POST TIME: 23 July, 2019 00:00 00 AM / LAST MODIFIED: 23 July, 2019 12:22:26 AM
Mob lynching spurred by rumours, superstition

Mob lynching spurred by rumours, superstition

A highly disconcerting trend of late has been mob lynching of people, believed to be child abductors. The beatings resulting in death are happening at a time when a vile rumour that decapitated heads of children will be needed as a sacrificial ritual in the construction of a bridge is being propagated with the aim to create social panic.

The mob, as it is wont to, going berserk when they are catching someone they believe to be a child lifter. In the last two weeks, five persons have been killed and reportedly, of them, four victims were mentally challenged. This is highly distressing and deeply disquieting because public with uncontrollable anger is a sad indictment of a sullied social ethos where intolerance and blind rage trump rational thought and restraint. The mob beatings also underline a growing erosion of trust on law enforcers and the judiciary. The public resort to such actions when they believe that a criminal will only come out on the streets using the loopholes of the legal system and political influence.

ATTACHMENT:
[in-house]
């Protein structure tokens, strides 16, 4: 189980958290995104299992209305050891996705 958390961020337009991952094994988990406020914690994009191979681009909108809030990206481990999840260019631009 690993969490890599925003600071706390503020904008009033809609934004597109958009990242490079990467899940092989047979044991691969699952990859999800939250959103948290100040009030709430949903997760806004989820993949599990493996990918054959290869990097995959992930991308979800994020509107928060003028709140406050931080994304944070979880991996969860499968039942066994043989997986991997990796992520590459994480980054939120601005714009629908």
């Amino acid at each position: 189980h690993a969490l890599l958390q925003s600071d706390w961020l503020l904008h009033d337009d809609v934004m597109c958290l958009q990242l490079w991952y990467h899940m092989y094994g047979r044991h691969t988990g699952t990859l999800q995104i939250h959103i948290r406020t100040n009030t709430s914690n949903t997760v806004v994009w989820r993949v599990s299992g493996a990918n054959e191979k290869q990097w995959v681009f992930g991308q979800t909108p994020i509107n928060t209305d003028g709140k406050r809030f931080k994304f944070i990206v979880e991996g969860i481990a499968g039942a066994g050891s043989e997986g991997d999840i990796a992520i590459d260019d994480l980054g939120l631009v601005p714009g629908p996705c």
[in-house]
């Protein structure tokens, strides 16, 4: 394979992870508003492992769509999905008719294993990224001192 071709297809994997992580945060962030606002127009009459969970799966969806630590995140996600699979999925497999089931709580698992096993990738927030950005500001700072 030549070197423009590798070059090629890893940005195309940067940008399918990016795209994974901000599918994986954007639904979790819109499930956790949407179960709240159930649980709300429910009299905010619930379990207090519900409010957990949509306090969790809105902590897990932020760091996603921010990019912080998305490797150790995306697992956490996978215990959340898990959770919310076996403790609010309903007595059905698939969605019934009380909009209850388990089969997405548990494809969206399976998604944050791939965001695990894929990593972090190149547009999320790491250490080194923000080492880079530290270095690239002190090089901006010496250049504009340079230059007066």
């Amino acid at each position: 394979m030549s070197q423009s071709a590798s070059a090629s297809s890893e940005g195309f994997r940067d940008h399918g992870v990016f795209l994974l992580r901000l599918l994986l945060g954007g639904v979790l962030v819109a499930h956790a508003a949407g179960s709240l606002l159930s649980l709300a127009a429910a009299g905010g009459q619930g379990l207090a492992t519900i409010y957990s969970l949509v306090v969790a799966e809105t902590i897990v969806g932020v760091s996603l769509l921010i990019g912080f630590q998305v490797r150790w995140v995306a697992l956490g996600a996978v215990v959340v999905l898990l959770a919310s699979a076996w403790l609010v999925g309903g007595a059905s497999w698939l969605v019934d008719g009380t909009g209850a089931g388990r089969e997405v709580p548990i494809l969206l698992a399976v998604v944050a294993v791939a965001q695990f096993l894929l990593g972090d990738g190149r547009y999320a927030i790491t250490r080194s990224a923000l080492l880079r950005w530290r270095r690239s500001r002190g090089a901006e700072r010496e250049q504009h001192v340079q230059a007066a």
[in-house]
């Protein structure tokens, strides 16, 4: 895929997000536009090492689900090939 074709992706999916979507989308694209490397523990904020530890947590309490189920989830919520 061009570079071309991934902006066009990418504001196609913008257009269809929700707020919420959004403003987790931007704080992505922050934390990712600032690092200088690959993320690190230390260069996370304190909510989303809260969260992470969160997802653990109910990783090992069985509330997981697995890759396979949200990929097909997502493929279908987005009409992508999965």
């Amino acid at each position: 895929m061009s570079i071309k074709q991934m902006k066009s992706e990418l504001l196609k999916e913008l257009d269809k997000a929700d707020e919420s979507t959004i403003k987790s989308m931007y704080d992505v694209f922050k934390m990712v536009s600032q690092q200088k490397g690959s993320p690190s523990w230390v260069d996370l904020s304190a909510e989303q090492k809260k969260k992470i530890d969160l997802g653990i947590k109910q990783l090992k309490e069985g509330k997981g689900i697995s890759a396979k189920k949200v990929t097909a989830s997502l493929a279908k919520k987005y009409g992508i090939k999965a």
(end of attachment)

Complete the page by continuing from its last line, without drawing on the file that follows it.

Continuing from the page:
Such outbursts of anger is but a consequence of a legal system which has too many flaws. From 2011 till 2019, almost 800 were died due to mob beating with 356 in Dhaka alone. The recent killings also have a link to a sacrifice rumour which shows the presence of superstition even in this day and age. The government must find the source of the rumour and take firm action because this was done in a planned way, over a long period to create a sense of fear among the people. From a sociological angle, mob beatings speak about a simmering anger which millions of people are habouring. This rage is usually unleashed on petty criminals. The violent streak needs to be analysed, understood and addressed because there is every possibility that such behaviour is an expression of public frustration with existing social systems.

To prevent lynching, the police needs to be more open to the public instead of maintaining an ‘us and them’ approach in which the public are wary of interacting with the police comfortably. When association with police is no longer deemed as a ‘headache’, mob beatings will fall. Superstition still plays a role in our lives and this can only be countered when family atmospheres are used to tell children that many of the old beliefs are wrong and morally incorrect. People will stop beating criminals when they start to respect and believe in the police.